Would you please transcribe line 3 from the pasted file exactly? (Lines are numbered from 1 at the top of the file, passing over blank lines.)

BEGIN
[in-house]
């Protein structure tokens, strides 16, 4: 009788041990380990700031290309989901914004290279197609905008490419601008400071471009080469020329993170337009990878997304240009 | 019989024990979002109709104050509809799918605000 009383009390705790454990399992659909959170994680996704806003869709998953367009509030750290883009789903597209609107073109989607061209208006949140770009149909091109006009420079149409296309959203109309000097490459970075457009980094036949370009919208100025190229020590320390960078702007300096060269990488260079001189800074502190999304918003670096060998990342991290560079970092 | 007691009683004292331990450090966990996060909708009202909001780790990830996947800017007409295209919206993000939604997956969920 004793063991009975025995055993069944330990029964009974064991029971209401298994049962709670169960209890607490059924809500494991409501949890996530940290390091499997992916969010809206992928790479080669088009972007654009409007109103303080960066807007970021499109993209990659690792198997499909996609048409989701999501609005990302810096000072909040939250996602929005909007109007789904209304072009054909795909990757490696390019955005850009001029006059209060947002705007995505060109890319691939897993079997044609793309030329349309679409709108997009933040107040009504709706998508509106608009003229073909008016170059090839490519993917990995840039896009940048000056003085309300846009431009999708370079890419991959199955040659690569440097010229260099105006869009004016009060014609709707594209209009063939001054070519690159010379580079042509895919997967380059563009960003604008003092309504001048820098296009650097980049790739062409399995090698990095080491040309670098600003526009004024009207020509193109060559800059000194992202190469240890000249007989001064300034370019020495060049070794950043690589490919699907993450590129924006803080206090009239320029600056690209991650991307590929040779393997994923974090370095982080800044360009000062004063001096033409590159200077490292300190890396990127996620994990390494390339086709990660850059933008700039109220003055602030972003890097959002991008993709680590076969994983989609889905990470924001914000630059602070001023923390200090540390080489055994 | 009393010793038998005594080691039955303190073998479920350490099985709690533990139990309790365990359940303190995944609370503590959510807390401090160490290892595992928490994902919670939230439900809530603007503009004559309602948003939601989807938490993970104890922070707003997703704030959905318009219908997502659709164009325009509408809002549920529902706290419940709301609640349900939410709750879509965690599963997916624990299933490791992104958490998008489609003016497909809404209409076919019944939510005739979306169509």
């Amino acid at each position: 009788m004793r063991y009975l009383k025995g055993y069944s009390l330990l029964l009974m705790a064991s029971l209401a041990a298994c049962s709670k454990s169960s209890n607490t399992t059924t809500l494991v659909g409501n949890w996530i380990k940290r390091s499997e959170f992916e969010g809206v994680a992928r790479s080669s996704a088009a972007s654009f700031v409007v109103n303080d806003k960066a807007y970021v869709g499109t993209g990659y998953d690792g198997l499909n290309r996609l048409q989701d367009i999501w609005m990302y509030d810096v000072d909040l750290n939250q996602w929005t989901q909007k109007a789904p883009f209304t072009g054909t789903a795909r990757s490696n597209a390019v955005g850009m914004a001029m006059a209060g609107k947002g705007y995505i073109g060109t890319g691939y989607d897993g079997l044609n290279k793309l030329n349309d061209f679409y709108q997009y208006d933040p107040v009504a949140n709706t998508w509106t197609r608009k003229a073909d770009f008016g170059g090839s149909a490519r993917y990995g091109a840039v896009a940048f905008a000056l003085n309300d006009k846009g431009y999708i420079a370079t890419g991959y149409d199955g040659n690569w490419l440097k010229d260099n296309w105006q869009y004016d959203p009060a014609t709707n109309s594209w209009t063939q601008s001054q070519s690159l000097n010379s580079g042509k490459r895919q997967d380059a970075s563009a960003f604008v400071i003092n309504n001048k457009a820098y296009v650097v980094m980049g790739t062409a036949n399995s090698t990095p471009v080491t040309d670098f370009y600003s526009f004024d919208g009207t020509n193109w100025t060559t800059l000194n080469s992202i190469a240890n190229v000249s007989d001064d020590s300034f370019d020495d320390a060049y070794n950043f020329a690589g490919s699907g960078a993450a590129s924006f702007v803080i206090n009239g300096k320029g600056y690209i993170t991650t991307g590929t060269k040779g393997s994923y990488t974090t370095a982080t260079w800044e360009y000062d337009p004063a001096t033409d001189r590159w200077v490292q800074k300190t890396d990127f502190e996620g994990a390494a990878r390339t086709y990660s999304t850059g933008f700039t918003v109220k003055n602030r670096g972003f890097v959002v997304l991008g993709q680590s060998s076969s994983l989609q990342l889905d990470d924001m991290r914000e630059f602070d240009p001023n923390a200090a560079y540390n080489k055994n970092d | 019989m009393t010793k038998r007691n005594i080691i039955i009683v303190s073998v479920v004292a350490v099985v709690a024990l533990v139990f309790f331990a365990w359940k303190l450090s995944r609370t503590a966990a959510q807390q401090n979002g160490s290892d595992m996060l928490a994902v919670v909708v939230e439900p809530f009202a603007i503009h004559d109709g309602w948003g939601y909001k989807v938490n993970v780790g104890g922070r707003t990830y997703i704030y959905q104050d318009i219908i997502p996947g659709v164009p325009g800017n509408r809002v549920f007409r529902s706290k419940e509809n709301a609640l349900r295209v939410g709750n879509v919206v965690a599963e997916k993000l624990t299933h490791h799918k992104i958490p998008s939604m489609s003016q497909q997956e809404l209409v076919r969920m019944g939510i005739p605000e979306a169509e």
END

């Amino acid at each position: 009788m004793r063991y009975l009383k025995g055993y069944s009390l330990l029964l009974m705790a064991s029971l209401a041990a298994c049962s709670k454990s169960s209890n607490t399992t059924t809500l494991v659909g409501n949890w996530i380990k940290r390091s499997e959170f992916e969010g809206v994680a992928r790479s080669s996704a088009a972007s654009f700031v409007v109103n303080d806003k960066a807007y970021v869709g499109t993209g990659y998953d690792g198997l499909n290309r996609l048409q989701d367009i999501w609005m990302y509030d810096v000072d909040l750290n939250q996602w929005t989901q909007k109007a789904p883009f209304t072009g054909t789903a795909r990757s490696n597209a390019v955005g850009m914004a001029m006059a209060g609107k947002g705007y995505i073109g060109t890319g691939y989607d897993g079997l044609n290279k793309l030329n349309d061209f679409y709108q997009y208006d933040p107040v009504a949140n709706t998508w509106t197609r608009k003229a073909d770009f008016g170059g090839s149909a490519r993917y990995g091109a840039v896009a940048f905008a000056l003085n309300d006009k846009g431009y999708i420079a370079t890419g991959y149409d199955g040659n690569w490419l440097k010229d260099n296309w105006q869009y004016d959203p009060a014609t709707n109309s594209w209009t063939q601008s001054q070519s690159l000097n010379s580079g042509k490459r895919q997967d380059a970075s563009a960003f604008v400071i003092n309504n001048k457009a820098y296009v650097v980094m980049g790739t062409a036949n399995s090698t990095p471009v080491t040309d670098f370009y600003s526009f004024d919208g009207t020509n193109w100025t060559t800059l000194n080469s992202i190469a240890n190229v000249s007989d001064d020590s300034f370019d020495d320390a060049y070794n950043f020329a690589g490919s699907g960078a993450a590129s924006f702007v803080i206090n009239g300096k320029g600056y690209i993170t991650t991307g590929t060269k040779g393997s994923y990488t974090t370095a982080t260079w800044e360009y000062d337009p004063a001096t033409d001189r590159w200077v490292q800074k300190t890396d990127f502190e996620g994990a390494a990878r390339t086709y990660s999304t850059g933008f700039t918003v109220k003055n602030r670096g972003f890097v959002v997304l991008g993709q680590s060998s076969s994983l989609q990342l889905d990470d924001m991290r914000e630059f602070d240009p001023n923390a200090a560079y540390n080489k055994n970092d | 019989m009393t010793k038998r007691n005594i080691i039955i009683v303190s073998v479920v004292a350490v099985v709690a024990l533990v139990f309790f331990a365990w359940k303190l450090s995944r609370t503590a966990a959510q807390q401090n979002g160490s290892d595992m996060l928490a994902v919670v909708v939230e439900p809530f009202a603007i503009h004559d109709g309602w948003g939601y909001k989807v938490n993970v780790g104890g922070r707003t990830y997703i704030y959905q104050d318009i219908i997502p996947g659709v164009p325009g800017n509408r809002v549920f007409r529902s706290k419940e509809n709301a609640l349900r295209v939410g709750n879509v919206v965690a599963e997916k993000l624990t299933h490791h799918k992104i958490p998008s939604m489609s003016q497909q997956e809404l209409v076919r969920m019944g939510i005739p605000e979306a169509e």